Friday, February 4, 2011

Victory for Hunger: EPA Diverts More Corn to Ethanol

A corn storehouse in Tanzania
Corn is one of the world's most important staple crops. In Latin America and sub-Saharan Africa, where corn is most important, about 1 billion people get most of their energy and nutrients from corn. 

Americans are also highly dependent on corn, which is eaten not only as sweet corn, corn flakes, and corn chips, but also in some form in many processed foods, including baked goods and canned goods. Corn also is a major feed for dairy and beef cattle, pigs, and chickens.

When less corn is available and corn prices rise,  people who subsist primarily on corn tragically suffer serious want, and American consumers, though less dependent on corn, start tightening their belts too.

It's obvious that diverting one-third of America's corn crop to providing energy for motor vehicles is a terrible, terrible idea, but that's what we've been doing. The gasoline you put into your vehicle's tank likely contains about 10% ethanol, a kind of grain alcohol that is a very inefficient fuel compared to gasoline. 

Worse, last fall the Obama's EPA raised the 10% ethanol allowable in most gasoline blends to 15% for cars manufactured after 2007, which will put even more stress on the world's food supply. It takes about 26 pounds of corn to make 1 gallon of ethanol. That's a lot of corn flakes.

Are you thinking that we will be getting our ethanol from grass sources or sugar cane? Sorry. Making ethanol from switchgrass is possible, but complicated. And Brazilian ethanol made from sugar cane is made prohibitively expensive here by a 54 cent-per-gallon tariff protecting American corn growers and ethanol distilleries. The reality is that about 98% of all American ethanol is made from corn.

That translates into 14% of all the corn grown in the world being poured into America's gas tanks. 

From Steve McCann at American Thinker:
Thus, the future price of corn per bushel in January 2011 is $6.51, as compared to $3.84 in January 2010 -- an increase of nearly 70%.
Imagine what an increase like that is doing to a family spending more than half their income on food in Latin America or sub-Saharan Africa, and imagine how it will continue to be reflected in the prices you pay for milk, cheese, eggs, beef, chicken, pork, cold cuts, breakfast cereal, baked goods, canned vegetables, catsup and salad dressing, snack foods, soda, etc., etc., etc. It isn't pretty.

It also isn't necessary. Ethanol is not an efficient fuel, and it isn't good for your motor vehicle. From USA Today:
"The new ethanol blends, known as E-15, come with serious risks for our engines, wildlife, water, and the air we all breathe," warns Nathanael Greene at the Natural Resources Defense Council, an environmental activist group.
"A broad coalition of environmentalists, public health advocates, livestock ranchers, and automakers have long opposed EPA's move," he says. "Burning ethanol can cause toxic air pollutants to be emitted from vehicle tailpipes, especially at higher blend levels like E-15. The chemistry is fairly straightforward: ethanol burns hotter than gasoline, causing catalytic converters to break down faster."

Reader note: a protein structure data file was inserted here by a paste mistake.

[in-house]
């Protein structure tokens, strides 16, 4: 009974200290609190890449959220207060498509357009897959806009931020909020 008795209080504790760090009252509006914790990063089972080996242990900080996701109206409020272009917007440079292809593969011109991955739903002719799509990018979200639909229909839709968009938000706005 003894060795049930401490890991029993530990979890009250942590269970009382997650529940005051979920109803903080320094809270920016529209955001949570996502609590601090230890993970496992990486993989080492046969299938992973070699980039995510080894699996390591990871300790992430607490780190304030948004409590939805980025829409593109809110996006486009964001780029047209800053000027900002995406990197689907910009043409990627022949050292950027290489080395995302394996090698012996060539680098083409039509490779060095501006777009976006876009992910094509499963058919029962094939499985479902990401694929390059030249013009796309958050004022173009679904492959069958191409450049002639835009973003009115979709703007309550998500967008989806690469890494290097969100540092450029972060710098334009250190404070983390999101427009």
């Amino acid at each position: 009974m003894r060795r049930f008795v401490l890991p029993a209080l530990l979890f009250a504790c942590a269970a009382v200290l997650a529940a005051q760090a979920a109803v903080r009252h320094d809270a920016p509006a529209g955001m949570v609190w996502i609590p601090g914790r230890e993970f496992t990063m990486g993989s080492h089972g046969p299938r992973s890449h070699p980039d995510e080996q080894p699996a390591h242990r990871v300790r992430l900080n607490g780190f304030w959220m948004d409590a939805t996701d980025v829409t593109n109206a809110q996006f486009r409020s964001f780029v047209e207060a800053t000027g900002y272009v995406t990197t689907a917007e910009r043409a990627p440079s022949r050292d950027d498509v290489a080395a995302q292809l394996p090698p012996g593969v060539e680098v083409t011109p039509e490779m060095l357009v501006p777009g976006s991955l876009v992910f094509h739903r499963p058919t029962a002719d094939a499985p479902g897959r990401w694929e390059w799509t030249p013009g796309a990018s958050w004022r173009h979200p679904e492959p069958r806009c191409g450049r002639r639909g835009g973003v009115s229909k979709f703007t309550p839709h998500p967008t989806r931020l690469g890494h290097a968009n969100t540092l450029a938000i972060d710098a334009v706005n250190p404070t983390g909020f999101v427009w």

All kinds of other motors that run on gasoline are at even greater risk from E-15: motorcycles, boats, law mowers, weed eaters. If it has a motor and runs on gasoline, expect the unexpected when it comes to the new higher-ethanol blend. And expect your warranty to no longer apply.

If American food consumers, the world's poor, and the environment will not benefit, who will be the winners? The answer: 54 ethanol manufacturers. These ethanol distillers already benefit from a 45 cent-per-gallon tax credit for blending ethanol into gasoline.

From The Wall Street Journal:
The cause of boosting ethanol use in cars has been strongly championed by Growth Energy, an ethanol trade group led by Wesley Clark, the retired Army general and 2004 Democratic presidential candidate.
Gen. Clark's group petitioned the Environmental Protection Agency last year to allow ethanol levels in gasoline blends to be as high as 15%, up from the current 10%.
The ethanol industry has lobbied to boost the blend limit because holding the current 10 percent standard would limit the size of the U.S. ethanol industry to somewhere between 13 billion gallons and 13.5 billion gallons, depending on gasoline demand. But the industry has construction projects underway that would boost its annual capacity beyond 13.5 billion gallons in a matter of months.
The country's largest producer of ethanol and of corn is Iowa, home of the very important Iowa caucus, the first chance American voters have to show support for a presidential candidate. Candidates who do well in the Iowa caucus get a real boost, a boost that the EPA, next time around, wants to harvested by Barack Hussein Obama.

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